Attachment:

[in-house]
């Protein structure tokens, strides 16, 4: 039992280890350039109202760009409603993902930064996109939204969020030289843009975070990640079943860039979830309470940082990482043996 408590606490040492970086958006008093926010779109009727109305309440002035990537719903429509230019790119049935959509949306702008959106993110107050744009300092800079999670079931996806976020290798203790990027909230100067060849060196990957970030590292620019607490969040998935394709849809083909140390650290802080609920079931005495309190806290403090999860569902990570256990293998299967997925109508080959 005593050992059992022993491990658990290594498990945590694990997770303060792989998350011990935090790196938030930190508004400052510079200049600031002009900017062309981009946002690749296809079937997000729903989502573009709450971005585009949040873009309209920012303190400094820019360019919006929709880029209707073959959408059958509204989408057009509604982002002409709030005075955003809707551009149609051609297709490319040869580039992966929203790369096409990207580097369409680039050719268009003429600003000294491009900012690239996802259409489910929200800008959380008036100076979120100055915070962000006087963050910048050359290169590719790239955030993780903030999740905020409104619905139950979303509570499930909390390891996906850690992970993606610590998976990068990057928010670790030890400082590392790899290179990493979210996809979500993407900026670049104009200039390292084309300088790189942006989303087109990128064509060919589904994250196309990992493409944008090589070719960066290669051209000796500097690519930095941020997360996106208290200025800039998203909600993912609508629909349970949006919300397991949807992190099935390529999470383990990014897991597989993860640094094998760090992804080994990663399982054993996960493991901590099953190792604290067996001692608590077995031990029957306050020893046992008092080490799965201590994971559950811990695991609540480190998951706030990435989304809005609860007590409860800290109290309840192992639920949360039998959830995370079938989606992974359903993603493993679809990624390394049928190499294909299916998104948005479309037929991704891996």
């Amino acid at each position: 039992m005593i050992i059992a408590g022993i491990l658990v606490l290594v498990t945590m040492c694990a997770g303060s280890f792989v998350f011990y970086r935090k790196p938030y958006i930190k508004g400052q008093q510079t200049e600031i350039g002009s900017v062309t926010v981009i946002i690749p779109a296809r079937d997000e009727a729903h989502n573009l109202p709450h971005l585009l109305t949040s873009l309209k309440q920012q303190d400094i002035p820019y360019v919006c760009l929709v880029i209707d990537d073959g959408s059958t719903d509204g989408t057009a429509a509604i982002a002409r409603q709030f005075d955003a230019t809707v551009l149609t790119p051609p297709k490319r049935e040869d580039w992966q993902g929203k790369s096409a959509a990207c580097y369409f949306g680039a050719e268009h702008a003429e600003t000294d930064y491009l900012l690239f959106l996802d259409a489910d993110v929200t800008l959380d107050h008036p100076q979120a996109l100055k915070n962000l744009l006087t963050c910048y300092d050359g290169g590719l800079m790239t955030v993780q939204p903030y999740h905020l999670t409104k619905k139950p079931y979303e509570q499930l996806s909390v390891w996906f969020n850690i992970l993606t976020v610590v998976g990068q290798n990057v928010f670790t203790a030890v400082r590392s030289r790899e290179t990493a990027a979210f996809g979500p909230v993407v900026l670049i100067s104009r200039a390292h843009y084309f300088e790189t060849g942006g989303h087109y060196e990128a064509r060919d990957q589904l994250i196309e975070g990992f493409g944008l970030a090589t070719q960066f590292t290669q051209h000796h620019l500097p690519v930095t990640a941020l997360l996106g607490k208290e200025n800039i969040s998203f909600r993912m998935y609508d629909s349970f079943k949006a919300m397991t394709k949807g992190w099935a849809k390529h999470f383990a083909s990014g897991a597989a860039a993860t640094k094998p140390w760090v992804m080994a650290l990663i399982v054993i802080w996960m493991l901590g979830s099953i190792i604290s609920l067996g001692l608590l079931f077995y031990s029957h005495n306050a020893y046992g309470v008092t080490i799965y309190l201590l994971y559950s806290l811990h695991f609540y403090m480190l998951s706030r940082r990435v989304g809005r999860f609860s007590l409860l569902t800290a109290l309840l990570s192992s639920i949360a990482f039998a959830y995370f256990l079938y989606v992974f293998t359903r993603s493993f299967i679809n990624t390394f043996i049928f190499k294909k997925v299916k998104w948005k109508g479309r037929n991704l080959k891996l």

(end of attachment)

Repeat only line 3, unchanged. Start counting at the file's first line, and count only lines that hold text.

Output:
């Amino acid at each position: 039992m005593i050992i059992a408590g022993i491990l658990v606490l290594v498990t945590m040492c694990a997770g303060s280890f792989v998350f011990y970086r935090k790196p938030y958006i930190k508004g400052q008093q510079t200049e600031i350039g002009s900017v062309t926010v981009i946002i690749p779109a296809r079937d997000e009727a729903h989502n573009l109202p709450h971005l585009l109305t949040s873009l309209k309440q920012q303190d400094i002035p820019y360019v919006c760009l929709v880029i209707d990537d073959g959408s059958t719903d509204g989408t057009a429509a509604i982002a002409r409603q709030f005075d955003a230019t809707v551009l149609t790119p051609p297709k490319r049935e040869d580039w992966q993902g929203k790369s096409a959509a990207c580097y369409f949306g680039a050719e268009h702008a003429e600003t000294d930064y491009l900012l690239f959106l996802d259409a489910d993110v929200t800008l959380d107050h008036p100076q979120a996109l100055k915070n962000l744009l006087t963050c910048y300092d050359g290169g590719l800079m790239t955030v993780q939204p903030y999740h905020l999670t409104k619905k139950p079931y979303e509570q499930l996806s909390v390891w996906f969020n850690i992970l993606t976020v610590v998976g990068q290798n990057v928010f670790t203790a030890v400082r590392s030289r790899e290179t990493a990027a979210f996809g979500p909230v993407v900026l670049i100067s104009r200039a390292h843009y084309f300088e790189t060849g942006g989303h087109y060196e990128a064509r060919d990957q589904l994250i196309e975070g990992f493409g944008l970030a090589t070719q960066f590292t290669q051209h000796h620019l500097p690519v930095t990640a941020l997360l996106g607490k208290e200025n800039i969040s998203f909600r993912m998935y609508d629909s349970f079943k949006a919300m397991t394709k949807g992190w099935a849809k390529h999470f383990a083909s990014g897991a597989a860039a993860t640094k094998p140390w760090v992804m080994a650290l990663i399982v054993i802080w996960m493991l901590g979830s099953i190792i604290s609920l067996g001692l608590l079931f077995y031990s029957h005495n306050a020893y046992g309470v008092t080490i799965y309190l201590l994971y559950s806290l811990h695991f609540y403090m480190l998951s706030r940082r990435v989304g809005r999860f609860s007590l409860l569902t800290a109290l309840l990570s192992s639920i949360a990482f039998a959830y995370f256990l079938y989606v992974f293998t359903r993603s493993f299967i679809n990624t390394f043996i049928f190499k294909k997925v299916k998104w948005k109508g479309r037929n991704l080959k891996l």